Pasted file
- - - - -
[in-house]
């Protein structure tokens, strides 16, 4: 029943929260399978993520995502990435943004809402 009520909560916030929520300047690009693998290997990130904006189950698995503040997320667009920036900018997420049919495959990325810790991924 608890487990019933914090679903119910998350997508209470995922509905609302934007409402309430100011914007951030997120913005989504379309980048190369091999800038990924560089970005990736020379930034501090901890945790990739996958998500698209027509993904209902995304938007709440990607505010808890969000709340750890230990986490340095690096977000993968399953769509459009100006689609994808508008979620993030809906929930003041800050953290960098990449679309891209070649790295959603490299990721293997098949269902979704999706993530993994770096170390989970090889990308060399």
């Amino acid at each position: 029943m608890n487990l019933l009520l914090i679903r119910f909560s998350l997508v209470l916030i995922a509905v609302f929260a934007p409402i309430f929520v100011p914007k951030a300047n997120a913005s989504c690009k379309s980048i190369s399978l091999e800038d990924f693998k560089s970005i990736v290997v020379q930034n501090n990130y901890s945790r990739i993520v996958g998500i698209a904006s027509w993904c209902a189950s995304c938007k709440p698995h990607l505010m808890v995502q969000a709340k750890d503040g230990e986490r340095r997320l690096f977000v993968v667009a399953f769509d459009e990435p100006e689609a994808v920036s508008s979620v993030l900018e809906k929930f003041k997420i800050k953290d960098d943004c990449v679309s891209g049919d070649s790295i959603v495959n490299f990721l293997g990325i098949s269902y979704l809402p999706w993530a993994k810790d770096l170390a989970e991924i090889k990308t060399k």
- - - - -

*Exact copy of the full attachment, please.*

[in-house]
């Protein structure tokens, strides 16, 4: 029943929260399978993520995502990435943004809402 009520909560916030929520300047690009693998290997990130904006189950698995503040997320667009920036900018997420049919495959990325810790991924 608890487990019933914090679903119910998350997508209470995922509905609302934007409402309430100011914007951030997120913005989504379309980048190369091999800038990924560089970005990736020379930034501090901890945790990739996958998500698209027509993904209902995304938007709440990607505010808890969000709340750890230990986490340095690096977000993968399953769509459009100006689609994808508008979620993030809906929930003041800050953290960098990449679309891209070649790295959603490299990721293997098949269902979704999706993530993994770096170390989970090889990308060399």
């Amino acid at each position: 029943m608890n487990l019933l009520l914090i679903r119910f909560s998350l997508v209470l916030i995922a509905v609302f929260a934007p409402i309430f929520v100011p914007k951030a300047n997120a913005s989504c690009k379309s980048i190369s399978l091999e800038d990924f693998k560089s970005i990736v290997v020379q930034n501090n990130y901890s945790r990739i993520v996958g998500i698209a904006s027509w993904c209902a189950s995304c938007k709440p698995h990607l505010m808890v995502q969000a709340k750890d503040g230990e986490r340095r997320l690096f977000v993968v667009a399953f769509d459009e990435p100006e689609a994808v920036s508008s979620v993030l900018e809906k929930f003041k997420i800050k953290d960098d943004c990449v679309s891209g049919d070649s790295i959603v495959n490299f990721l293997g990325i098949s269902y979704l809402p999706w993530a993994k810790d770096l170390a989970e991924i090889k990308t060399k």